Mar 14, 2014This game is good. But after 1 or 2 playthroughs, the game begins to show its weaknesses. First, Hyrule and Lorule seem lifeless, lacking any charm. The amount of content is dissatisfactory at most. And the difficulty isn't there. You just cut through a couple enemies and fight an easy boss. The final boss is also a joke. And the huge new thing, the merging is used for a couple optionalThis game is good. But after 1 or 2 playthroughs, the game begins to show its weaknesses. First, Hyrule and Lorule seem lifeless, lacking any charm. The amount of content is dissatisfactory at most. And the difficulty isn't there. You just cut through a couple enemies and fight an easy boss. The final boss is also a joke. And the huge new thing, the merging is used for a couple optional puzzles and travelling between worlds. Good game, but really only for the Zelda fans.… Expand
Oct 10, 2014This review contains spoilers, click expand to view. The Legend of Zelda: A Link Between Worlds was, for me, almost identical in design and style to A Link To The Past, with the addition of using walls to your advantage. And yeah I get that it's a sequel that exists in the same world as A Link To The Past, but there wasn't much difference at all between the two worlds. I feel the graphics didn't have much quality for a 3DS game, and A Link To The Past's graphics were extraordinary for it's time, so this to me is a bit of a letdown. None of the characters were very fleshed out, it was extremely easy and I beat it in a ridiculously short amount of time. This game does have a lot going for it in design innovations, but it's hardly fleshed out in any way and I think that there was a lot more that could have been done with it. Maybe I'm just nitpicking, I dunno, but I don't think that I enjoyed this game nearly as much as I've enjoyed other Zelda games.… Expand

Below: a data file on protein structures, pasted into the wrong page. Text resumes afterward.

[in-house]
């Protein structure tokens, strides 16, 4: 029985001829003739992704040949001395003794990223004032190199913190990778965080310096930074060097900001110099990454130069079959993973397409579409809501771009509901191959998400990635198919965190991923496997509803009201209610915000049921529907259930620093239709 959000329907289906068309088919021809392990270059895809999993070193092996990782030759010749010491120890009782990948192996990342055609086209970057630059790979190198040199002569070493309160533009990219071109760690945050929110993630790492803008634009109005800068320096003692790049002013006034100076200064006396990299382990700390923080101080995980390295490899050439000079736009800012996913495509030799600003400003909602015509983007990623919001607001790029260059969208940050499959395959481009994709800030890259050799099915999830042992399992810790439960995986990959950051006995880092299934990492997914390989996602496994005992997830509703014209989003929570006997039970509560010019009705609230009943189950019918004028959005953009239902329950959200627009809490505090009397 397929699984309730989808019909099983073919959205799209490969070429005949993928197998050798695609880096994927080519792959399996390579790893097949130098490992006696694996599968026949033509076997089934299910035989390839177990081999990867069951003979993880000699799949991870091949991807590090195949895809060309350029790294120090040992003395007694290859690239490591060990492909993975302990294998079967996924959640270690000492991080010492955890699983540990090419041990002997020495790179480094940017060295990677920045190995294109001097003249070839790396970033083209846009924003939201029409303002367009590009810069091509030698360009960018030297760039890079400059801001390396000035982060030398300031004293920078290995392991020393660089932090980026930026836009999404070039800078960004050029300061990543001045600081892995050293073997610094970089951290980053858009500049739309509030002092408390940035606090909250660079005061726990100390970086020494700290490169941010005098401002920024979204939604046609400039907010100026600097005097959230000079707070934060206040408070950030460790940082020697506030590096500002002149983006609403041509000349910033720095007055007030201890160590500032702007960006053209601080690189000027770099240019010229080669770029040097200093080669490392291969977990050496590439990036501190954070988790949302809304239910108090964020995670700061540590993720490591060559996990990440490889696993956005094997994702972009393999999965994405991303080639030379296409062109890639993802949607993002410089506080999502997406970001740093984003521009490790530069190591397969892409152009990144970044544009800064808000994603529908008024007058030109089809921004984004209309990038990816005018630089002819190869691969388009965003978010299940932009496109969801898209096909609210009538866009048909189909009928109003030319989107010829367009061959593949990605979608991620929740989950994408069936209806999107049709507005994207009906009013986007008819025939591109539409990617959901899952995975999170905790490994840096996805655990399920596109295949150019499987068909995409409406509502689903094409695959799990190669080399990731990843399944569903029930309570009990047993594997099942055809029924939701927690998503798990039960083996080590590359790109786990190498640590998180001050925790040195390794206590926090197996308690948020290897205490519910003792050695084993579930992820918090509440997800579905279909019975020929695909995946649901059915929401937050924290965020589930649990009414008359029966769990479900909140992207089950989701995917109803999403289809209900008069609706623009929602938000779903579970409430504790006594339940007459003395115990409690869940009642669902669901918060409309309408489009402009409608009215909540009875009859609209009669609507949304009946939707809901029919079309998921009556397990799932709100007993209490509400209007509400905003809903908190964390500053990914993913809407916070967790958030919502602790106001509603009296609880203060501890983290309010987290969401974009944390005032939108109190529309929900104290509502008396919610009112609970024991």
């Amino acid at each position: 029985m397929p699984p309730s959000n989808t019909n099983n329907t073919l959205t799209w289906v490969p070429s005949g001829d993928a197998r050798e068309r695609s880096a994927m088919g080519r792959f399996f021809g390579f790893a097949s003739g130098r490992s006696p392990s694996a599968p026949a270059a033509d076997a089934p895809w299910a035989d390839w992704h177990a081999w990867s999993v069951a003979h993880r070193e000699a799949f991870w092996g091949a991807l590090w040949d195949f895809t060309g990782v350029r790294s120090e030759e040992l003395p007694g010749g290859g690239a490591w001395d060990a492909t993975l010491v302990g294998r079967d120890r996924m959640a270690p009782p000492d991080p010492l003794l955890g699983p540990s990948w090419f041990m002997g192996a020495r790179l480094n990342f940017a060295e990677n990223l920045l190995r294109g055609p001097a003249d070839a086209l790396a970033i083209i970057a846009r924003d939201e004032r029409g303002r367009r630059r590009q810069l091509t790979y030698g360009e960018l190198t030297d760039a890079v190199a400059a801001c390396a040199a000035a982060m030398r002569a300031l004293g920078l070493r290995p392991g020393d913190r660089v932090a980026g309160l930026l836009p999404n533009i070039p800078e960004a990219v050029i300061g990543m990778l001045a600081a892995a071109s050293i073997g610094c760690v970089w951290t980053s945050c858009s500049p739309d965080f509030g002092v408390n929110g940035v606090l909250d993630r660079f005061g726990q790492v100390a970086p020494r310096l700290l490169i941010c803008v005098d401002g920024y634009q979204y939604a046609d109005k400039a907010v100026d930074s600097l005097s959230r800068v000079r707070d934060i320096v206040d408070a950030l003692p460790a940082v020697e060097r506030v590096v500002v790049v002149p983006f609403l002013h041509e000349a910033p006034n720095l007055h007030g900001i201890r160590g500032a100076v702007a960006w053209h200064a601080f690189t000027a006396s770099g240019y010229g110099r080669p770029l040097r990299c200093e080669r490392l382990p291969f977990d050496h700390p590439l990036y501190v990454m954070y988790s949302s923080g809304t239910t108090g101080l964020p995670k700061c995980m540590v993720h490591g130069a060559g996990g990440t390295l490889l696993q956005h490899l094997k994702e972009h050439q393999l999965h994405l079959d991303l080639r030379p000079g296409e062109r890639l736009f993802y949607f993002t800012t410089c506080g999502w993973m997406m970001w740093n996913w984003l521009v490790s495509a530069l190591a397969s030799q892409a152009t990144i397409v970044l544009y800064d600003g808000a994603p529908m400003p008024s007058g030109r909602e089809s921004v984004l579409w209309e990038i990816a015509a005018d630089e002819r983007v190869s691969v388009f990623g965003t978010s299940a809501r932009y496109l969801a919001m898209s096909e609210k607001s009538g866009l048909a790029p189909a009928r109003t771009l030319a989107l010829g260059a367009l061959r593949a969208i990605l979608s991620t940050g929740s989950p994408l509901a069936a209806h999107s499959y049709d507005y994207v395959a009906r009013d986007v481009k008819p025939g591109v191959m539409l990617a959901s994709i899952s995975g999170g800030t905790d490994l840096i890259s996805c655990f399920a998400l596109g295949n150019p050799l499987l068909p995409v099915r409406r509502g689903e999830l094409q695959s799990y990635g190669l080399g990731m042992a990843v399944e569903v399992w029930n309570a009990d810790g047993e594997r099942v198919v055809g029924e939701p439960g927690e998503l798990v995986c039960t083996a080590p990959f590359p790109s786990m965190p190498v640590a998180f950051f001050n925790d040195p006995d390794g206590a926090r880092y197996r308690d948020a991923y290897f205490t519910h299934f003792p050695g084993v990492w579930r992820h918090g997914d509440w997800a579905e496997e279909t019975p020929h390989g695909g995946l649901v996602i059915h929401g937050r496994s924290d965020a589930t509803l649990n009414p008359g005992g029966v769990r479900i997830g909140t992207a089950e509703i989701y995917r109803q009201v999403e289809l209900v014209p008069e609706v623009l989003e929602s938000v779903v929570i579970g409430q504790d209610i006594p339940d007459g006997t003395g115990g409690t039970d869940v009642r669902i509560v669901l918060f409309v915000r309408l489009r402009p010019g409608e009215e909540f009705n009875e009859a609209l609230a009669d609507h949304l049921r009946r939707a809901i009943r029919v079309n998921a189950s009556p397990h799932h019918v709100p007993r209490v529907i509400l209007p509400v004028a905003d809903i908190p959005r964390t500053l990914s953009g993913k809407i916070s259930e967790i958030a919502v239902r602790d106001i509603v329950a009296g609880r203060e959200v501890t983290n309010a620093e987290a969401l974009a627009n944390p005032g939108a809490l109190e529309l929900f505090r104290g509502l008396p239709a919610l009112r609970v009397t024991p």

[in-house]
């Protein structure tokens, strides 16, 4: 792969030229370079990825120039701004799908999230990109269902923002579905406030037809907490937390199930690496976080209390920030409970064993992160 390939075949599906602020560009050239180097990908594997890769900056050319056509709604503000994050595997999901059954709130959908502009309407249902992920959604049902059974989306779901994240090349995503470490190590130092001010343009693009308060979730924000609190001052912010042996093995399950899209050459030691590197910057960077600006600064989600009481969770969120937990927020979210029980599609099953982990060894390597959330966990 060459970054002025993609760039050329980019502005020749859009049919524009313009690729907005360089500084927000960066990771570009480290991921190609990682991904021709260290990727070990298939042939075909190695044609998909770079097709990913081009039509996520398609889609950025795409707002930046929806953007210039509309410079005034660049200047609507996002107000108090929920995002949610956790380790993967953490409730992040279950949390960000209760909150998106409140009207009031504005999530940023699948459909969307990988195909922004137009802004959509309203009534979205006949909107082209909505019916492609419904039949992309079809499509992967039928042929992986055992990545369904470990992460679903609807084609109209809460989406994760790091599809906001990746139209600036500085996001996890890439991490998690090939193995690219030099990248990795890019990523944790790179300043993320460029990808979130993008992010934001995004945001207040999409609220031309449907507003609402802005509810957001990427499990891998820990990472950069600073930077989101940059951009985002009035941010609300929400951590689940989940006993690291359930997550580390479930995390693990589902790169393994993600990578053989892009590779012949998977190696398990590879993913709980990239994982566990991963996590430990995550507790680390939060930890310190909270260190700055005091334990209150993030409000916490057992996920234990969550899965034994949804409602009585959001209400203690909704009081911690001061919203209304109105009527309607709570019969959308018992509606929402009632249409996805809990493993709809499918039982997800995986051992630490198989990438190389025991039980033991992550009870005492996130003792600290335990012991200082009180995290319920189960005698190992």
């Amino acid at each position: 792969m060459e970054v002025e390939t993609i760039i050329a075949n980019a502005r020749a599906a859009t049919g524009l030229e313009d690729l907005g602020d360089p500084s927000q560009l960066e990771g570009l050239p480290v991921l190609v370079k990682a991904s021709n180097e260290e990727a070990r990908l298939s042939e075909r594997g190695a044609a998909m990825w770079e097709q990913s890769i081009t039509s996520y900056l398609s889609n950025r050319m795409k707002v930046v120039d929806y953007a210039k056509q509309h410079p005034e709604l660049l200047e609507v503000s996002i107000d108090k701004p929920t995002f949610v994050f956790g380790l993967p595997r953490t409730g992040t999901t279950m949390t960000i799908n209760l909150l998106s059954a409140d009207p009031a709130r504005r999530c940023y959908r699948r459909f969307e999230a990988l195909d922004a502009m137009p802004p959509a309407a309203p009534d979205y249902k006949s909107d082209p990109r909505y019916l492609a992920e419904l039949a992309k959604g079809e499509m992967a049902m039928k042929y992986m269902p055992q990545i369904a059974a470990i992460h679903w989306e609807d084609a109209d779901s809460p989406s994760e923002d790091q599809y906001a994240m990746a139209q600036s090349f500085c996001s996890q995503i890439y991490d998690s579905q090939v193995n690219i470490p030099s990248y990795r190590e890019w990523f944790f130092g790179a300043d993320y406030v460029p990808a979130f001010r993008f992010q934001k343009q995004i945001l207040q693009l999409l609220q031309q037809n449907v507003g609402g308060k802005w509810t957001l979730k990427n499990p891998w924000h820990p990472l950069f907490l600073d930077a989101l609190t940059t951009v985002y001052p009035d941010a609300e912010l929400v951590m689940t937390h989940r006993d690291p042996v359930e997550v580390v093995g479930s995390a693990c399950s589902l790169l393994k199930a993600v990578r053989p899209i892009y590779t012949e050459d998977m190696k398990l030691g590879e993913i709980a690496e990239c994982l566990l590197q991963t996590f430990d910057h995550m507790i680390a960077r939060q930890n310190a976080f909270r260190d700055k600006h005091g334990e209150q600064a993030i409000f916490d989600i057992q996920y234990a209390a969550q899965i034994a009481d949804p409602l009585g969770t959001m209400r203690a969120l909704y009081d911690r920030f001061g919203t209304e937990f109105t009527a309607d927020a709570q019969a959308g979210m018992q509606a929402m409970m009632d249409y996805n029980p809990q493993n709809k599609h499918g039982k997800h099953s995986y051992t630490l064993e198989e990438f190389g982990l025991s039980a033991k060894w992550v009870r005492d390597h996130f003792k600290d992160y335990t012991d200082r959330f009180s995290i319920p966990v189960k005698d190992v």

Jul 16, 2015Meh this game is alright,, i dont like the stiffness of it,, its very still.. Most of the items you get only go in a straight line or up and down , like the tornado rod for example. It wouldve been cooler if you could actually fly around with it.. Umm.. Nothing to defferent from a link to the past. I hate that you cant roll ..basically this game is way to hyped up.. Its wayyy over rated...Meh this game is alright,, i dont like the stiffness of it,, its very still.. Most of the items you get only go in a straight line or up and down , like the tornado rod for example. It wouldve been cooler if you could actually fly around with it.. Umm.. Nothing to defferent from a link to the past. I hate that you cant roll ..basically this game is way to hyped up.. Its wayyy over rated... The minish cap to me will always be the best zelda hand held game.. The minish cap.. Now thats a real fcking game LOL.. No this **** I feel bad that i actually bought this **** waist of money to me… Expand
Mar 29, 2015Overrated. That's all I can say about this game. I played it through, and I honestly wasn't impressed. It's another Link to the Past. Where is the suspense? Where are the boss battles that are supposed to leave the users in awe. Nothing special, I wouldn't recommend it. Zelda is made to be a 3D game. This 2D rendition didn't work for me.
Dec 23, 2015This review contains spoilers, click expand to view. One of my top 3 games of all time is Zelda: A Link to the Past. ALBW is set in the same world, but doesn't fit the same bill. Disappointment in many aspects for me.
The game play is great, familiar controls that bring back fond SNES memories. World map locations that do the same but in new amazing 3D graphics. An improved audio score, and a more robust form of story telling in the Zelda fashion. These are the things ALBW did right; however, the game also fails abysmally in appropriate difficulty, the application of new features, and in marketing the game's purpose.